Art Across Centuries Ignites Emotions, Myth, Allegory At TEFAF New York’s Star-Studded Opener

Arts & Celebrities

The 10th US edition of the European Fine Arts Foundation (TEFAF) hosted an invitation-only preview yesterday and is open to ticket holders until May 14 at the Park Avenue Armory in New York. At $55 ($25 for students) for one-day admission, TEFAF offers the best value for money, showcasing museum-quality art and radiating a charm that takes us away from the daily grind and horror geopolitical

The space, built in 1861 for the first volunteer militia to respond to President Lincoln's call for troops, is transformed into an elegant setting for viewing art adorned with floral displays that act as art itself, complementing especially works like that of the Ukrainian artist Aljoscha. Phylogenetic Utopias – Bioism Engineering of Ethical Happiness (2024), presented by Beck & Eggeling International Fine Art from Dusseldorf, Germany. Like an arrangement of cut flowers, the large-scale conceptual sculpture, composed of 36 elements created from partially pigmented poly(methyl acrylate) or PMA, colorless organic polymers commonly used in the finishing of leather and textiles, conveys the coexistence of fragility and ferocity.

From ancient times to living masters, the younger brother of TEFAF-Maastricht, Europe's defining celebration of fine art, antiques and jewelry, is the only fair in New York that offers a comprehensive art history tour that attracts the most discerning celebrities, collectors, institutions and aesthetes. Maastricht's presentations have embraced more modern and contemporary art in recent years, with newer works taking center stage in New York.

Although New York is indisputably the art capital of the world, with a wealth of galleries, museums and pre-auctions to suit all tastes, there is a wide variety of art fairs, too often mimicking the experience of suburban shopping of the 1980s, but it becomes tedious to satisfy the appetite. of an increasingly feigned existence where gratification is instant and fleeting. TEFAF is the antidote to a sick world where image and conformity trump images and wit.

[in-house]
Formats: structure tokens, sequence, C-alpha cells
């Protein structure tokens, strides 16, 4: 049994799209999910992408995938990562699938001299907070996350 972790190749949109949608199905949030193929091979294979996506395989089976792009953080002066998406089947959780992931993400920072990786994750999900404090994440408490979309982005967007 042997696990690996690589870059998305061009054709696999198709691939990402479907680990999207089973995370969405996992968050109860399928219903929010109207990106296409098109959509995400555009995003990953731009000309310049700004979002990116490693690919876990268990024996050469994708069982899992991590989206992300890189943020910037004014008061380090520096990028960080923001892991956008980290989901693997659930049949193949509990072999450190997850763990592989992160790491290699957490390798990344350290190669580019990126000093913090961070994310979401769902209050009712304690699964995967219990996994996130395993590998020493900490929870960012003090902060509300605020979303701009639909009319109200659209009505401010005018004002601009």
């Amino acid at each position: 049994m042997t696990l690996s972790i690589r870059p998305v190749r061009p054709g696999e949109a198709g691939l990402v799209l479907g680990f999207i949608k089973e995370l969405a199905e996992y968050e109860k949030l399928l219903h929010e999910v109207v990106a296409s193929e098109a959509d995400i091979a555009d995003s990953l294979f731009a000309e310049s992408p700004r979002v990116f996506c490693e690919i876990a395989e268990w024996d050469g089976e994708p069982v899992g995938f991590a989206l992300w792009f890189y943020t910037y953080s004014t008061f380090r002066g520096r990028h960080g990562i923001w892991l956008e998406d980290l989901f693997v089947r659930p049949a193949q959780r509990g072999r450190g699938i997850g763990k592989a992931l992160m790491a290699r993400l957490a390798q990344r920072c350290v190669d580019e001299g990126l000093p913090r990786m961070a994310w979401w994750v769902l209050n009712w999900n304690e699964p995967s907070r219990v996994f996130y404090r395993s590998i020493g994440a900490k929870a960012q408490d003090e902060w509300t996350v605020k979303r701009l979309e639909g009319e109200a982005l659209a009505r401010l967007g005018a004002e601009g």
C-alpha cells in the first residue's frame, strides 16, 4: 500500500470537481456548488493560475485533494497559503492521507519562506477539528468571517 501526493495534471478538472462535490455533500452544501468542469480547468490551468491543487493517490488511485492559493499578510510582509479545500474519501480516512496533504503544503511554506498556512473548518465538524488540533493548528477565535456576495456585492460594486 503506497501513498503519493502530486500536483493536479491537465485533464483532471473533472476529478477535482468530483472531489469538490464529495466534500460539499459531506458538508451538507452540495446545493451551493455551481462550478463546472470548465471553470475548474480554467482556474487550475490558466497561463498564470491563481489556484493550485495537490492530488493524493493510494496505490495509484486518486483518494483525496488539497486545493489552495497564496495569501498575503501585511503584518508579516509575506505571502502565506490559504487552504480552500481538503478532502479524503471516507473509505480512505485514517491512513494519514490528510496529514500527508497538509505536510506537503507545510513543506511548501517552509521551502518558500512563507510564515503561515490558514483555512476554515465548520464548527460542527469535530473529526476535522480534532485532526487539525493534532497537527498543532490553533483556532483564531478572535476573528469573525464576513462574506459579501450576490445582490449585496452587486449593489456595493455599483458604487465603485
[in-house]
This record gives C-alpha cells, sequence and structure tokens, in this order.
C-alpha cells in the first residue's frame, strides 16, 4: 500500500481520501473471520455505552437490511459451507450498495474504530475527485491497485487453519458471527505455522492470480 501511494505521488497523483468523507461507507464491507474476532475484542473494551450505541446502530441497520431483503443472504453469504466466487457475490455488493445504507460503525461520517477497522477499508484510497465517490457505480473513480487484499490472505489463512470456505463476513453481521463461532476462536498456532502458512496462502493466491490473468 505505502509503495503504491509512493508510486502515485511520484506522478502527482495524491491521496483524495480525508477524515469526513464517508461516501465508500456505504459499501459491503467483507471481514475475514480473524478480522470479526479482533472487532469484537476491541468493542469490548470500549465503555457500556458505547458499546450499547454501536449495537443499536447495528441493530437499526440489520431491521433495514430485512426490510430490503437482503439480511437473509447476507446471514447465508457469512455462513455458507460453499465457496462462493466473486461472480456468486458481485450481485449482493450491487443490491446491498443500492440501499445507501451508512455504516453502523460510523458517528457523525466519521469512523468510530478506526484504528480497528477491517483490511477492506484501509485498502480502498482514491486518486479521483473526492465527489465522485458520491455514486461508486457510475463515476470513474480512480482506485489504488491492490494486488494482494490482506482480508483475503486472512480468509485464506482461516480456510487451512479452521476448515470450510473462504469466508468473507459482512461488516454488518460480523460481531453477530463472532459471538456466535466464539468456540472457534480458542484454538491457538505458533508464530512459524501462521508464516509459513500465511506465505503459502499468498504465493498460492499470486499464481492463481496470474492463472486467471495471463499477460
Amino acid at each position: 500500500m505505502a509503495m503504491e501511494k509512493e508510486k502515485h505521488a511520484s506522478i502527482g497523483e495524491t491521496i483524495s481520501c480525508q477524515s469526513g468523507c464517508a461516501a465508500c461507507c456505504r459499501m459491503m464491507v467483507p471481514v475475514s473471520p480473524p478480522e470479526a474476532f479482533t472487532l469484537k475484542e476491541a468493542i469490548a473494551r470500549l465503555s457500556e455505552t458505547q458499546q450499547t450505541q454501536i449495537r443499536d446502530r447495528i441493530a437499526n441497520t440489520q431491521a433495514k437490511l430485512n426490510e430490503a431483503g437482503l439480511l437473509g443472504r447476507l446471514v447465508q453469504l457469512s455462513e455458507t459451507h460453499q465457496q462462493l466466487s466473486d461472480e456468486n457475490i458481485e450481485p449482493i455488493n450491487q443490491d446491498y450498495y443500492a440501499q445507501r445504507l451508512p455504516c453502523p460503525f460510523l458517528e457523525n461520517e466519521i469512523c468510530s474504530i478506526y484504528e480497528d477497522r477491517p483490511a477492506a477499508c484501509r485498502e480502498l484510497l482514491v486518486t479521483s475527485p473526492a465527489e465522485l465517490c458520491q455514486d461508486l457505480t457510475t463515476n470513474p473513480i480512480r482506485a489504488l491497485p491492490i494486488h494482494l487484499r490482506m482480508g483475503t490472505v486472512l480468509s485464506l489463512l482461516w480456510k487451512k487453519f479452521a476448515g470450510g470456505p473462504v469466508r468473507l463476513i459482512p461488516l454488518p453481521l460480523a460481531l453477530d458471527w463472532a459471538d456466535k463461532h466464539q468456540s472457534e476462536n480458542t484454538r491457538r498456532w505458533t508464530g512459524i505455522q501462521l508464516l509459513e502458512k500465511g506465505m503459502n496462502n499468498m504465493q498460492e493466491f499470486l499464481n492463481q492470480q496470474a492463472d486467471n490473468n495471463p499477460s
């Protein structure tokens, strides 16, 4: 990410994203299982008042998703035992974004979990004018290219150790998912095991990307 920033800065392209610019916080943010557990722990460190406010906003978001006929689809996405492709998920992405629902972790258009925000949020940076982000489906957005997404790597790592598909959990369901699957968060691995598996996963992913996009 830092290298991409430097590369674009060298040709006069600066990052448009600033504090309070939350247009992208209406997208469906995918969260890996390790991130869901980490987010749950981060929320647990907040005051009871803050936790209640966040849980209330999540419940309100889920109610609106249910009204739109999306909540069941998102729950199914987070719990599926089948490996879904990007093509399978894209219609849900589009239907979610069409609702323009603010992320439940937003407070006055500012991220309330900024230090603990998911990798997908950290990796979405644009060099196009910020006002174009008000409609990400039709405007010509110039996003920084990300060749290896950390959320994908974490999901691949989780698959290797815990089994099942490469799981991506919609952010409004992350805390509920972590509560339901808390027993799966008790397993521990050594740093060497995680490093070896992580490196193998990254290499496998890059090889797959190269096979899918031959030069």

My practice each year has been to go around the stands several times, taking note of what stirs emotion and devising a theme that inspires me through a series of works. Yesterday I was deeply drawn to art that embodies various interpretations of myth, allegory, and other re-imaginings of human existence.

We accompany Salvador Dalí on his self-referential journey to Allegory to the Sea(Allegory of the Sea) painted 13 years before his death at the age of 84 in 1989, presented by Donna said from New York. We embark on the upper canvas, where our eyes feast on two yellow lobsters, which remind us Aphrodisiac phone (1938), evoking Dalí's repeated analogy between sex and food. The bare branches of a heart-shaped tree of life at its roots pierce the grasshoppers as its trunk overlaps a rectangular sea of ​​quartz crystal-like waves as a naked man dives to grab the hands of a mermaid The rectangular symbolism reminds us of Dalí's adolescent subversion of the male gaze Woman at the window (1925), which may have been influenced by Caspar David Friedrich's rückenfigur (German for “back figure”), Woman at a window (1822).

Our eyes return to the roots of the lower canvas to find a human figure walking towards the center of the heart. An abstract figure seemingly taken from a line drawing appeared seated on the left, while a man on horseback trots towards the center from the right, a tribute to the 1964 Modern Library edition. First part of The life and achievements of Quixote de la Mancha by Miguel de Cervantes Saavedra, and illustration by Dalí.

As we look at the canvas, we encounter precious stones and rocks placed in a deliberate pattern at the base of the tree, reminiscent of the exquisite and rare collection of 39 pieces of fine jewelry that Dalí created between 1941 and 1970 as a tribute to his wife. collaborator and muse Gala Dalí, who shared the authorship of many works of art. In the context of this painting that narrates so many decades of the artist's work, we also go back The Eye of Timea brooch in the shape of an eye that a small clock with a face in the iris and